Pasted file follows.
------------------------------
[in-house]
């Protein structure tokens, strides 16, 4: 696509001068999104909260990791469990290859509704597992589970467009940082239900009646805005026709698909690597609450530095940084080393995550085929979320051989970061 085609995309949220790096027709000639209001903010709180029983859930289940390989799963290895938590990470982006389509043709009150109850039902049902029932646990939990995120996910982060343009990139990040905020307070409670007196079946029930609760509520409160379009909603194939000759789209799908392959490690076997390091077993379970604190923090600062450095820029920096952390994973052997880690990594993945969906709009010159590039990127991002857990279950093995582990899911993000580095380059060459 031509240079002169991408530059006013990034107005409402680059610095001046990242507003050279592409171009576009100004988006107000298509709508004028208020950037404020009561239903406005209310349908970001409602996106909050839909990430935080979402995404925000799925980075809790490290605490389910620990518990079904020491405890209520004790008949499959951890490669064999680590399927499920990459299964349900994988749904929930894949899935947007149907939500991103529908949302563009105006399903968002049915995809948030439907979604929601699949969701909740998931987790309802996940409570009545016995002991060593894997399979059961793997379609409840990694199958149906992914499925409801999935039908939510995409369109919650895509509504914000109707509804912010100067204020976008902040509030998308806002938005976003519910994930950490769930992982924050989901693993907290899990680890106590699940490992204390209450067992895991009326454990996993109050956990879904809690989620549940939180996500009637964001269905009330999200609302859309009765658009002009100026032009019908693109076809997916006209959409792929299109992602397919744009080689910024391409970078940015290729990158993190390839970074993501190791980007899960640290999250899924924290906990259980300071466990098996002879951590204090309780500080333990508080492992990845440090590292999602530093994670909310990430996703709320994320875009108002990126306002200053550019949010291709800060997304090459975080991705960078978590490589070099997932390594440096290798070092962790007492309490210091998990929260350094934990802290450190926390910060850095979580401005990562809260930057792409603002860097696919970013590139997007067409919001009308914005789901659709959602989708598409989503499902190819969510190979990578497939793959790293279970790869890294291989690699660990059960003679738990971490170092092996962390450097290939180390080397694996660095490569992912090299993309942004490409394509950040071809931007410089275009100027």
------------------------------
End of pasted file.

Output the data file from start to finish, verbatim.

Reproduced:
[in-house]
């Protein structure tokens, strides 16, 4: 696509001068999104909260990791469990290859509704597992589970467009940082239900009646805005026709698909690597609450530095940084080393995550085929979320051989970061 085609995309949220790096027709000639209001903010709180029983859930289940390989799963290895938590990470982006389509043709009150109850039902049902029932646990939990995120996910982060343009990139990040905020307070409670007196079946029930609760509520409160379009909603194939000759789209799908392959490690076997390091077993379970604190923090600062450095820029920096952390994973052997880690990594993945969906709009010159590039990127991002857990279950093995582990899911993000580095380059060459 031509240079002169991408530059006013990034107005409402680059610095001046990242507003050279592409171009576009100004988006107000298509709508004028208020950037404020009561239903406005209310349908970001409602996106909050839909990430935080979402995404925000799925980075809790490290605490389910620990518990079904020491405890209520004790008949499959951890490669064999680590399927499920990459299964349900994988749904929930894949899935947007149907939500991103529908949302563009105006399903968002049915995809948030439907979604929601699949969701909740998931987790309802996940409570009545016995002991060593894997399979059961793997379609409840990694199958149906992914499925409801999935039908939510995409369109919650895509509504914000109707509804912010100067204020976008902040509030998308806002938005976003519910994930950490769930992982924050989901693993907290899990680890106590699940490992204390209450067992895991009326454990996993109050956990879904809690989620549940939180996500009637964001269905009330999200609302859309009765658009002009100026032009019908693109076809997916006209959409792929299109992602397919744009080689910024391409970078940015290729990158993190390839970074993501190791980007899960640290999250899924924290906990259980300071466990098996002879951590204090309780500080333990508080492992990845440090590292999602530093994670909310990430996703709320994320875009108002990126306002200053550019949010291709800060997304090459975080991705960078978590490589070099997932390594440096290798070092962790007492309490210091998990929260350094934990802290450190926390910060850095979580401005990562809260930057792409603002860097696919970013590139997007067409919001009308914005789901659709959602989708598409989503499902190819969510190979990578497939793959790293279970790869890294291989690699660990059960003679738990971490170092092996962390450097290939180390080397694996660095490569992912090299993309942004490409394509950040071809931007410089275009100027």